So, this week’s coffee term is a particularly difficult one to wrap your head around. However, since it is one of the major descriptors of the coffee of the week, I thought I’d run with it.
I remember the first time I saw a coffee described as “Roasty Sweet,” my first thought was essentially the headline of my poster. I was pretty convinced that it was a made up thing that was used to describe something that had no other describable features.
It was my coffee master journey that helped me understand a little better, but even still, I had to consult my coffee master book for help with this one. Even still, it seems a little circular.
Essentially, Roasty Sweetness boils down to the sweetness of the caffeol (coffee oil) that is released during the roasting process. A darker roast has more caffeol, so it is therefore sweeter to the taste.
Interesting side note – “Sweet” is not a flavor that can be tasted. Something cannot merely taste “sweet,” but can taste “sweet like” something, like sugar, or chocolate, or honey, etc.
Anyway, Roasty Sweet is a term used typically to describe the darkest roasts available – they have been exposed to heat for the longest period of time, and therefore have more of the caffeol released, and therefore, more of the resulting sweetness. The coffee of the week for this poster was Italian Roast. Italian Roast has a sweetness reminiscent of chocolate, and goes really well with rich chocolate things.
When I led the tasting for this particular coffee with the group that I worked with, we used a brownie from our pastry case. Some day I hope to branch out and bring food from home – I have an excellent pairing that I discovered during my CM Certification that I really can’t wait to blog about. But for now, I work with what I have immediately in front of me. Once I get more people excited about trying coffee and finding awesome new things about it, it will be easier to justify the baking. 🙂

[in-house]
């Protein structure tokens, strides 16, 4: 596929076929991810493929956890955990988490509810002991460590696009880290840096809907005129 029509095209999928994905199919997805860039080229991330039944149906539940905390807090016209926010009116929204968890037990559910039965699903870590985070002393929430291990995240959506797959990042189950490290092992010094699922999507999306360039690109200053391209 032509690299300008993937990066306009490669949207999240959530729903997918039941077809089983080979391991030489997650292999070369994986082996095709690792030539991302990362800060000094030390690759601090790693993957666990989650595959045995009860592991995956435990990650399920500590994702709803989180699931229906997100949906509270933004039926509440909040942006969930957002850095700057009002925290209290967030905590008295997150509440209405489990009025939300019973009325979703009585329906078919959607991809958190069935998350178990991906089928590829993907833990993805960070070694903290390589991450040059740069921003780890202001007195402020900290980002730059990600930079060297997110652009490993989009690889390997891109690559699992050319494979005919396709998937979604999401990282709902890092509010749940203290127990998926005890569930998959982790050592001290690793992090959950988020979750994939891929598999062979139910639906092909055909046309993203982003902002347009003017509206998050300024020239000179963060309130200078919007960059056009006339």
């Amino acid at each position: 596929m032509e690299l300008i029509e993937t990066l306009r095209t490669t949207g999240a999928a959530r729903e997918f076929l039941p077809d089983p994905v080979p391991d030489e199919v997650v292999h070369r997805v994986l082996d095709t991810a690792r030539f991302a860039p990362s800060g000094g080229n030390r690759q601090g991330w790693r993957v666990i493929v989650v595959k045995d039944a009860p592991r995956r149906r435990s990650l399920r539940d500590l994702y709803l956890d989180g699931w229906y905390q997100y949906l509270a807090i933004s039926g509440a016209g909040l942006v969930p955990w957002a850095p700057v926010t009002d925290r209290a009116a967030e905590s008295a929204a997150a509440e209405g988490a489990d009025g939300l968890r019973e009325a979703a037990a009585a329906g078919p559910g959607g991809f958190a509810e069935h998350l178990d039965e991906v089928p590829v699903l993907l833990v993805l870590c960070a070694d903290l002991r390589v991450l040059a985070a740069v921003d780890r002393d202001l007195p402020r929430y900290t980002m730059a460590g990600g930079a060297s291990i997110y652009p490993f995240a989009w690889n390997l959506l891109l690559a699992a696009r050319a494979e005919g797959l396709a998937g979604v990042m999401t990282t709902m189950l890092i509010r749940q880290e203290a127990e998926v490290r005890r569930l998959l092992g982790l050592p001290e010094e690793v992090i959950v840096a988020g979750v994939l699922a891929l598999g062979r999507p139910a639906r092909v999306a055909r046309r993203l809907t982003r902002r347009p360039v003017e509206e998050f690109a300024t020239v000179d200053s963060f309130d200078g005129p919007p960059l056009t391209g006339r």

Anyway, the darker roasts are often a little bit difficult to love, especially for people who don’t drink coffee that often. That same roasting that brings out the “roasty sweetness” also has a habit of bringing out a bit of a smoky flavor (to be covered in a later blog), that many people simply cannot connect with. So this particular coffee is hard to get people excited about, but we managed to enjoy ourselves while trying this coffee and have a good time seeing the “roasty sweetness.”
My favorite part of this process so far is leading the tastings with the newer employees, and watching them grow from the initial “it smells like coffee. It tastes like COFFEE. I don’t get what you people are on,” to actually seeing them pick up some of the nuances. I will have more on that in a week or two, from a particularly good tasting this week.
Have a lovely week, and enjoy your coffee. 🙂